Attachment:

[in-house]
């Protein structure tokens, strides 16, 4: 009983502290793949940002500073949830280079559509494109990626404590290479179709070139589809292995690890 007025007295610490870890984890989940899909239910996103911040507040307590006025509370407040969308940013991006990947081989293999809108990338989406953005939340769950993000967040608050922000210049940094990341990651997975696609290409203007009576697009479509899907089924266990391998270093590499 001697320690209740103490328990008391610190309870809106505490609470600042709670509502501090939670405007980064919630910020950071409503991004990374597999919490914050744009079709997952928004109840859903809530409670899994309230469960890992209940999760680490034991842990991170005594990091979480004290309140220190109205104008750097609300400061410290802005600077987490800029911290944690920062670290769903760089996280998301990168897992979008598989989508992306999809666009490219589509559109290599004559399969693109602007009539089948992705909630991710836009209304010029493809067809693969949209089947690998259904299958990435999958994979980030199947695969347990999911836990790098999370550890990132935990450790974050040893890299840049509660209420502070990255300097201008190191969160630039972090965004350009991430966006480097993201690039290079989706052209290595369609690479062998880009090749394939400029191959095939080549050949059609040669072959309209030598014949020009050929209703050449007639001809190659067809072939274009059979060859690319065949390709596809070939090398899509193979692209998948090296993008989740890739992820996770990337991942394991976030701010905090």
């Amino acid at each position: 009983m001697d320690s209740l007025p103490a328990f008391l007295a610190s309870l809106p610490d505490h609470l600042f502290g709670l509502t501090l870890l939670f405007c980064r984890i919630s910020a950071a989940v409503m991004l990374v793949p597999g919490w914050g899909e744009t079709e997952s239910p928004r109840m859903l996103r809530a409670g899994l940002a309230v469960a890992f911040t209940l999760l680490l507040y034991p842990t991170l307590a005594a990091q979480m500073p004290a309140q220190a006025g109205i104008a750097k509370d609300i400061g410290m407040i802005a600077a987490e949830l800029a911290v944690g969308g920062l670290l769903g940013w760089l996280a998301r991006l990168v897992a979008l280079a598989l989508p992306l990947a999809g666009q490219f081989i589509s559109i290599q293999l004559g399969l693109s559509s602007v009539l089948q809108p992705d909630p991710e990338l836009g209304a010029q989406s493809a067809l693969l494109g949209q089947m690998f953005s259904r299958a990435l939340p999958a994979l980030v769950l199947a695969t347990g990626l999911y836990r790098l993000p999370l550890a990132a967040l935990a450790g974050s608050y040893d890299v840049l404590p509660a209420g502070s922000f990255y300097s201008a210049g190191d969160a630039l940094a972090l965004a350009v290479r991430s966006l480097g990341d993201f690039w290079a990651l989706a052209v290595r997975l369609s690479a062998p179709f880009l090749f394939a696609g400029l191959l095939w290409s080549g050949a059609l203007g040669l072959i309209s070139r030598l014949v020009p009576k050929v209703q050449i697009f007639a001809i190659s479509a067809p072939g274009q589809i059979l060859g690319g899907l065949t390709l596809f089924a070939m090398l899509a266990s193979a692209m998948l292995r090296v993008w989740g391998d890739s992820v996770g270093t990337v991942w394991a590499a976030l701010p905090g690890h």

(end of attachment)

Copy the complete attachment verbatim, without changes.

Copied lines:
[in-house]
């Protein structure tokens, strides 16, 4: 009983502290793949940002500073949830280079559509494109990626404590290479179709070139589809292995690890 007025007295610490870890984890989940899909239910996103911040507040307590006025509370407040969308940013991006990947081989293999809108990338989406953005939340769950993000967040608050922000210049940094990341990651997975696609290409203007009576697009479509899907089924266990391998270093590499 001697320690209740103490328990008391610190309870809106505490609470600042709670509502501090939670405007980064919630910020950071409503991004990374597999919490914050744009079709997952928004109840859903809530409670899994309230469960890992209940999760680490034991842990991170005594990091979480004290309140220190109205104008750097609300400061410290802005600077987490800029911290944690920062670290769903760089996280998301990168897992979008598989989508992306999809666009490219589509559109290599004559399969693109602007009539089948992705909630991710836009209304010029493809067809693969949209089947690998259904299958990435999958994979980030199947695969347990999911836990790098999370550890990132935990450790974050040893890299840049509660209420502070990255300097201008190191969160630039972090965004350009991430966006480097993201690039290079989706052209290595369609690479062998880009090749394939400029191959095939080549050949059609040669072959309209030598014949020009050929209703050449007639001809190659067809072939274009059979060859690319065949390709596809070939090398899509193979692209998948090296993008989740890739992820996770990337991942394991976030701010905090």
């Amino acid at each position: 009983m001697d320690s209740l007025p103490a328990f008391l007295a610190s309870l809106p610490d505490h609470l600042f502290g709670l509502t501090l870890l939670f405007c980064r984890i919630s910020a950071a989940v409503m991004l990374v793949p597999g919490w914050g899909e744009t079709e997952s239910p928004r109840m859903l996103r809530a409670g899994l940002a309230v469960a890992f911040t209940l999760l680490l507040y034991p842990t991170l307590a005594a990091q979480m500073p004290a309140q220190a006025g109205i104008a750097k509370d609300i400061g410290m407040i802005a600077a987490e949830l800029a911290v944690g969308g920062l670290l769903g940013w760089l996280a998301r991006l990168v897992a979008l280079a598989l989508p992306l990947a999809g666009q490219f081989i589509s559109i290599q293999l004559g399969l693109s559509s602007v009539l089948q809108p992705d909630p991710e990338l836009g209304a010029q989406s493809a067809l693969l494109g949209q089947m690998f953005s259904r299958a990435l939340p999958a994979l980030v769950l199947a695969t347990g990626l999911y836990r790098l993000p999370l550890a990132a967040l935990a450790g974050s608050y040893d890299v840049l404590p509660a209420g502070s922000f990255y300097s201008a210049g190191d969160a630039l940094a972090l965004a350009v290479r991430s966006l480097g990341d993201f690039w290079a990651l989706a052209v290595r997975l369609s690479a062998p179709f880009l090749f394939a696609g400029l191959l095939w290409s080549g050949a059609l203007g040669l072959i309209s070139r030598l014949v020009p009576k050929v209703q050449i697009f007639a001809i190659s479509a067809p072939g274009q589809i059979l060859g690319g899907l065949t390709l596809f089924a070939m090398l899509a266990s193979a692209m998948l292995r090296v993008w989740g391998d890739s992820v996770g270093t990337v991942w394991a590499a976030l701010p905090g690890h």